RE: Economics Behaving Badly by George Loewenstein and Peter Ubel
This guest editorial by two prominent economists is important to framers for a number of reasons.
First, it shows how different disciplinary perspectives bias understanding toward different solutions. There are no frameless transactions. Behavioral economics shines the light on…behavior. With that beacon comes inevitably a shift in the assignment of responsibility to individuals, not to systems.
Second, as these economists see it, that shift in perspective is distracting from real solutions. You can (arguably) get some minor change from the aggregate of individual behaviors, but not enough to fundamentally address the social problems that are at issue. Think how smoking cessation programs or designated driver campaigns ultimately distracted from systemic changes (tobacco regulation or sobriety checkpoints, for example) that have been shown to have major impacts on population health.
Third, this article should provoke framers to consider the conundrum we are up against as we enter the paradigms and practices of our own news media. Frame these issues as an individual story of behavior change and you get…policies that emphasize choice. But isn’t choice an important American value and a cornerstone of our democracy? Sure. But it isn’t all that’s at issue. In a mediated environment whose goal is to “deliver eyeballs to advertisers,” the fact that we frame public issues as individual choices or “news you can use” obscures the broader social forces at play in constraining or promoting those choices and inevitably leads us to favor public policy options that are less effective than those that require more systems thinking. Where are the advocates and the news outlets to champion systems thinking?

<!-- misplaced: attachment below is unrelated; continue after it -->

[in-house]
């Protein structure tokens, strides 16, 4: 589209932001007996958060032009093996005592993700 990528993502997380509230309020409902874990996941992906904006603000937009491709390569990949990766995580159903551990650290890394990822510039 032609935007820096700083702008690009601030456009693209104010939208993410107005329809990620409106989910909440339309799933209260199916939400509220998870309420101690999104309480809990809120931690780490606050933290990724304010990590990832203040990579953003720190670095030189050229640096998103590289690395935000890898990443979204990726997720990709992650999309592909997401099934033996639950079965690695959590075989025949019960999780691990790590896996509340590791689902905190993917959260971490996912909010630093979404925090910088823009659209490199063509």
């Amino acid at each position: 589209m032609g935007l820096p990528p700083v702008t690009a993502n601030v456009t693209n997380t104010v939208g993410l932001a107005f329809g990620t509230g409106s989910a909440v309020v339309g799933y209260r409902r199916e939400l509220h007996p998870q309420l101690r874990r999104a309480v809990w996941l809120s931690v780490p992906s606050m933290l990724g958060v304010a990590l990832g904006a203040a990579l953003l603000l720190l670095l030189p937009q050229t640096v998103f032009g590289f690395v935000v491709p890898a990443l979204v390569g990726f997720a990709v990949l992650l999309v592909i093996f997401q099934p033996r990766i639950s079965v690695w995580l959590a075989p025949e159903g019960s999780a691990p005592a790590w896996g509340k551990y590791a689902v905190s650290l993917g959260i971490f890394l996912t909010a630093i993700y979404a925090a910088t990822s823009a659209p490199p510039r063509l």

Even as advocates celebrate the fact that important public health issues are now back in the news – obesity, child nutrition, etc. – we should ask ourselves whether the framing of these issues is congruent with the solutions we believe are effective in addressing them.
Susan Nall Bales
President, FrameWorks Institute